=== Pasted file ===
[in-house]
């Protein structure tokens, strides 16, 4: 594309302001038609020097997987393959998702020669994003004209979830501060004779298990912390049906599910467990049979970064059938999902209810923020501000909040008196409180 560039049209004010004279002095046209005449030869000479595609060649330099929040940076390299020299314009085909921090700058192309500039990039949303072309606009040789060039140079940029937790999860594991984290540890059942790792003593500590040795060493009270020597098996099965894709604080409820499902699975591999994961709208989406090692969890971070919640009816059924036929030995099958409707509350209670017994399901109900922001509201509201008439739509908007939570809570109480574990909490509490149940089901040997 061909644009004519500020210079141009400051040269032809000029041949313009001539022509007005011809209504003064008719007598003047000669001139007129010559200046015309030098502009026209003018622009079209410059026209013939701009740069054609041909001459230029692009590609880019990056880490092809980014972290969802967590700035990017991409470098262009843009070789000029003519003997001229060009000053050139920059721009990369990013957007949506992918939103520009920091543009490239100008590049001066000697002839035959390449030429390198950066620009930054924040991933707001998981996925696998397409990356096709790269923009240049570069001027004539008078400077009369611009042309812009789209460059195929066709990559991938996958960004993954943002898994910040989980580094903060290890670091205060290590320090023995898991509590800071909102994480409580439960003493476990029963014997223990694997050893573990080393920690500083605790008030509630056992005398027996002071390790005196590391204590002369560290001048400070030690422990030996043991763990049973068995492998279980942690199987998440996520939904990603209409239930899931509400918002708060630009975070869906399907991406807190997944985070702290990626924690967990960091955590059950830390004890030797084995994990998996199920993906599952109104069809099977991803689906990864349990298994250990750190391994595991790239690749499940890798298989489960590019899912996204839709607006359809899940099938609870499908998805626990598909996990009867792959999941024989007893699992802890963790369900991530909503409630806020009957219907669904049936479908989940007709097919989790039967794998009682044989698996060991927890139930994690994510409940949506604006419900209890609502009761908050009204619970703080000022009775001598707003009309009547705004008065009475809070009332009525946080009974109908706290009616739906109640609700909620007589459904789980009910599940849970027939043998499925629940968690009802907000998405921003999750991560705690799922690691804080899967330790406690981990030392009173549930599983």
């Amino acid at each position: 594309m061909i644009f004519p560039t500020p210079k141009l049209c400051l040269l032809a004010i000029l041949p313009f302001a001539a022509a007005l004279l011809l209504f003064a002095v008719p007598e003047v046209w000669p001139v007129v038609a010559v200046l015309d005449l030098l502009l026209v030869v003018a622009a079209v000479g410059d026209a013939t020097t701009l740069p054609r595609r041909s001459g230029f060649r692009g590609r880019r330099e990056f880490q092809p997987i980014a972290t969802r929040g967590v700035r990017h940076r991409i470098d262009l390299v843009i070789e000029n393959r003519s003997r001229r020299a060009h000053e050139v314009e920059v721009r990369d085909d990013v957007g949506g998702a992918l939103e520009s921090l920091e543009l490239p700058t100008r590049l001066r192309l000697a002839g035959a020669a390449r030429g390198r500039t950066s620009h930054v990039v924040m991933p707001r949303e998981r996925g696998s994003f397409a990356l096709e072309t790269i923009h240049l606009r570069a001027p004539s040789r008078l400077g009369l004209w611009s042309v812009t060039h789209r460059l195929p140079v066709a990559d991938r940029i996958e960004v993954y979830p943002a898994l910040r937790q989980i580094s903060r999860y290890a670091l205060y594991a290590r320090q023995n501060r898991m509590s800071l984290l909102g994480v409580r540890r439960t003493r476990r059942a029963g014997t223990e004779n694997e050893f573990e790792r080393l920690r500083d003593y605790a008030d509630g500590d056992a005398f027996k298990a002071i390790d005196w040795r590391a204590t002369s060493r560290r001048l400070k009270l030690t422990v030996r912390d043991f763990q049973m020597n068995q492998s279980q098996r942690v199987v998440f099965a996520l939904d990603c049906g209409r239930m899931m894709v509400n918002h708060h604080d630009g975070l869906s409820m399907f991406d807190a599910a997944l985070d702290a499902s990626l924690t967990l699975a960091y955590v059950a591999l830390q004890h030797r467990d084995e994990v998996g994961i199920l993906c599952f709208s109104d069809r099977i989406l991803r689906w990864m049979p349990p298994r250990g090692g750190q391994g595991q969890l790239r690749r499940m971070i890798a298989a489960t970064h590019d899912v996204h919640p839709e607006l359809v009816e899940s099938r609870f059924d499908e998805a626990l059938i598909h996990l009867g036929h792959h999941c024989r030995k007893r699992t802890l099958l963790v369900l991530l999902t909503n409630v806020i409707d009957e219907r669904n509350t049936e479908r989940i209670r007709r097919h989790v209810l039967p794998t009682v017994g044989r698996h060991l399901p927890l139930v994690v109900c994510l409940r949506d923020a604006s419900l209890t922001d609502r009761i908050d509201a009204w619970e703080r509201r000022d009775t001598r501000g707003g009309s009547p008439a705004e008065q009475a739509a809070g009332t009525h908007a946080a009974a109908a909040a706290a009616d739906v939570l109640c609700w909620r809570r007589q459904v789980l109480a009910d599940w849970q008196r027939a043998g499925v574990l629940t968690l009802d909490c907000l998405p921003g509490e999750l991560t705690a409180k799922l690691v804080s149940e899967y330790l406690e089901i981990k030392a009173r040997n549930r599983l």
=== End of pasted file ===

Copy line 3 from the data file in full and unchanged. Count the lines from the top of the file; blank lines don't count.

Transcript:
């Amino acid at each position: 594309m061909i644009f004519p560039t500020p210079k141009l049209c400051l040269l032809a004010i000029l041949p313009f302001a001539a022509a007005l004279l011809l209504f003064a002095v008719p007598e003047v046209w000669p001139v007129v038609a010559v200046l015309d005449l030098l502009l026209v030869v003018a622009a079209v000479g410059d026209a013939t020097t701009l740069p054609r595609r041909s001459g230029f060649r692009g590609r880019r330099e990056f880490q092809p997987i980014a972290t969802r929040g967590v700035r990017h940076r991409i470098d262009l390299v843009i070789e000029n393959r003519s003997r001229r020299a060009h000053e050139v314009e920059v721009r990369d085909d990013v957007g949506g998702a992918l939103e520009s921090l920091e543009l490239p700058t100008r590049l001066r192309l000697a002839g035959a020669a390449r030429g390198r500039t950066s620009h930054v990039v924040m991933p707001r949303e998981r996925g696998s994003f397409a990356l096709e072309t790269i923009h240049l606009r570069a001027p004539s040789r008078l400077g009369l004209w611009s042309v812009t060039h789209r460059l195929p140079v066709a990559d991938r940029i996958e960004v993954y979830p943002a898994l910040r937790q989980i580094s903060r999860y290890a670091l205060y594991a290590r320090q023995n501060r898991m509590s800071l984290l909102g994480v409580r540890r439960t003493r476990r059942a029963g014997t223990e004779n694997e050893f573990e790792r080393l920690r500083d003593y605790a008030d509630g500590d056992a005398f027996k298990a002071i390790d005196w040795r590391a204590t002369s060493r560290r001048l400070k009270l030690t422990v030996r912390d043991f763990q049973m020597n068995q492998s279980q098996r942690v199987v998440f099965a996520l939904d990603c049906g209409r239930m899931m894709v509400n918002h708060h604080d630009g975070l869906s409820m399907f991406d807190a599910a997944l985070d702290a499902s990626l924690t967990l699975a960091y955590v059950a591999l830390q004890h030797r467990d084995e994990v998996g994961i199920l993906c599952f709208s109104d069809r099977i989406l991803r689906w990864m049979p349990p298994r250990g090692g750190q391994g595991q969890l790239r690749r499940m971070i890798a298989a489960t970064h590019d899912v996204h919640p839709e607006l359809v009816e899940s099938r609870f059924d499908e998805a626990l059938i598909h996990l009867g036929h792959h999941c024989r030995k007893r699992t802890l099958l963790v369900l991530l999902t909503n409630v806020i409707d009957e219907r669904n509350t049936e479908r989940i209670r007709r097919h989790v209810l039967p794998t009682v017994g044989r698996h060991l399901p927890l139930v994690v109900c994510l409940r949506d923020a604006s419900l209890t922001d609502r009761i908050d509201a009204w619970e703080r509201r000022d009775t001598r501000g707003g009309s009547p008439a705004e008065q009475a739509a809070g009332t009525h908007a946080a009974a109908a909040a706290a009616d739906v939570l109640c609700w909620r809570r007589q459904v789980l109480a009910d599940w849970q008196r027939a043998g499925v574990l629940t968690l009802d909490c907000l998405p921003g509490e999750l991560t705690a409180k799922l690691v804080s149940e899967y330790l406690e089901i981990k030392a009173r040997n549930r599983l």